14.5 Draft: Ra­dioac­tiv­ity

Nu­clear de­cay is gov­erned by chance. It is im­pos­si­ble to tell ex­actly when any spe­cific nu­cleus will de­cay. There­fore, the de­cay is phrased in terms of sta­tis­ti­cal quan­ti­ties like spe­cific de­cay rate, life­time and half-life. This sec­tion ex­plains how these are de­fined.

14.5.1 Draft: Half-life and de­cay rate

As a generic ex­am­ple of an un­sta­ble nu­cleus, con­sider tri­tium, an iso­tope of hy­dro­gen. The ${}\fourIdx{3}{1}{}{}{\rm {H}}$ tri­tium nu­cleus, the tri­ton, con­sists of one pro­ton and two neu­trons. The tri­ton suf­fers beta de­cay. Even­tu­ally it will eject an elec­tron and an an­ti­neu­trino. This turns one of the two neu­trons into a pro­ton. So the de­cay turns the tri­ton into the ${}\fourIdx{3}{2}{}{}{\rm {He}}$ he­lium nu­cleus iso­tope called the he­lion. The orig­i­nal tri­ton is lost.

Un­like the nor­mal ${}\fourIdx{4}{2}{}{}{\rm {He}}$ he­lium nu­cleus, the he­lion con­tains only one neu­tron. How­ever, it is sta­ble; there will not be any fur­ther spon­ta­neous de­cays.

(Note that the tri­ton de­cays even though it has two neu­trons, a magic num­ber. But the he­lion it de­cays to has two pro­tons, also magic. And just like a lone neu­tron de­cays into a less heavy pro­ton, two neu­trons in the tiny tri­ton is just too much of a neu­tron ex­cess com­pared to the neg­li­gi­ble ad­di­tional Coulomb re­pul­sion in the he­lion.)

The big ques­tion in this sec­tion is, when will an un­sta­ble nu­cleus like the tri­ton de­cay? Un­for­tu­nately, there is no com­plete an­wer to that ques­tion. A given tri­ton might last for 10 years, or it might last for 20 years or what­ever. It could last less than a year, though that is not very likely. It could last for 100 years, even though that is much less likely still. But there is no way to tell for sure.

How­ever, sup­pose you take a very large num­ber of tri­tons and record for each how long the tri­ton lives. Then you can av­er­age all these times and you get a num­ber that is called the “life­time” $\tau$ of the tri­ton. The cor­rect term would be ex­pected or av­er­age life­time, but this is physics, re­mem­ber. Cor­rect terms are not al­lowed. (To be fair, some physi­cists do use the proper term “mean life­time” in­stead of just life­time.)

If you av­er­age over enough tri­tons, you will find this mean life­time of tri­tons to be al­most 18 years. But not a sin­gle tri­ton will de­cay af­ter ex­actly 18 years. It is much like the ex­pected life­time of a new­born baby in the USA is, say, 80 years. De­spite that, al­most no one dies on their 80th birth­day. Some die at birth or as kids.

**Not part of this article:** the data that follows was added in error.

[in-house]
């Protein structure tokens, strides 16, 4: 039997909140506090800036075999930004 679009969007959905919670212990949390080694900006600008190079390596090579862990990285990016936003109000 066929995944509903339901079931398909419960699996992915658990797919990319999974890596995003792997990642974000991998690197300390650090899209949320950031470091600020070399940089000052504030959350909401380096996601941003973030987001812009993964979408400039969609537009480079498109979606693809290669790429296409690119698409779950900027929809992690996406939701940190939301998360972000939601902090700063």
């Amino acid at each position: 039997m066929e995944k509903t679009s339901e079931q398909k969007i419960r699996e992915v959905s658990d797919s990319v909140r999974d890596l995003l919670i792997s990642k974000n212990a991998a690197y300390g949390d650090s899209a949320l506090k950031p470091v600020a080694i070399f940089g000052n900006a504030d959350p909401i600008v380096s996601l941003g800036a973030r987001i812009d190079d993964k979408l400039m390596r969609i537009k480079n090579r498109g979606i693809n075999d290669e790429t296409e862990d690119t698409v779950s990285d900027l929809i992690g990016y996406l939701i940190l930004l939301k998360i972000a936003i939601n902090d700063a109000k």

Still, there is one big dif­fer­ence be­tween peo­ple and nu­clei. If you have a per­son who is 80 years old, surely you do not ex­pect them to live un­til they be­come 160 years old. But if you have a bunch of tri­tons, on av­er­age this bunch of tri­tons will last for an­other 18 years. That is re­gard­less of how long these tri­tons have sur­vived al­ready when you start ob­serv­ing them. Nu­clear de­cay is a com­pletely ran­dom process that oc­curs out of the blue; it does not de­pend on any pre­vi­ous his­tory of the nu­cleus.

There is an­other is­sue. Un­less you are an ac­coun­tant by call­ing, why would you want to sit down, mea­sure life­times of nu­clei, and av­er­age them? What is the use?

A phys­i­cally much more rel­e­vant sce­nario is that you have man­aged to cre­ate a large num­ber of tri­tons, and you would like to know how long they will last for do­ing ex­per­i­ments. In par­tic­u­lar, you might want to know how long it takes be­fore half of the tri­tons you cre­ated with blood, tears, and tax-payer money, are gone. This phys­i­cally more mean­ing­ful time pe­riod is called the half-life $\tau_{1/2}$. It is re­lated to the mean life­time by a sim­ple fac­tor $\ln2$:

\tau_{1/2} = \tau \ln 2
\end{displaymath} (14.3)

Note that $\ln2$ is less than one. Half-life is some­what shorter than mean life­time.

The half-life of the tri­ton is 12.32 years. So if you ini­tially have a large col­lec­tion of tri­tium nu­clei, af­ter 12.32 years only half will be left. Af­ter 24.64 years, only a quar­ter will re­main, and af­ter a cen­tury only 0.4%. Af­ter a mil­len­nium only 4 10$\POW9,{-23}$% will re­main. (Since a gram of tri­tium con­tains about 2 10$\POW9,{23}$ atoms, af­ter a mil­le­nium, not a sin­gle atom would be left of a gram of tri­tium, if you man­aged to cre­ate that many of them!)

Now the earth is over 4 mil­lion mil­lenia old. So you will ap­pre­ci­ate that al­most none of the tri­tium ever present on earth still ex­ists. Some new tri­tium is con­tin­u­ously be­ing cre­ated in the at­mos­phere by high-en­ergy cos­mic rays, but be­cause of the ge­o­log­i­cally short half-life, there is no mea­sur­able ac­cu­mu­la­tion. The to­tal amount of tri­tium present on earth is vir­tu­ally zero.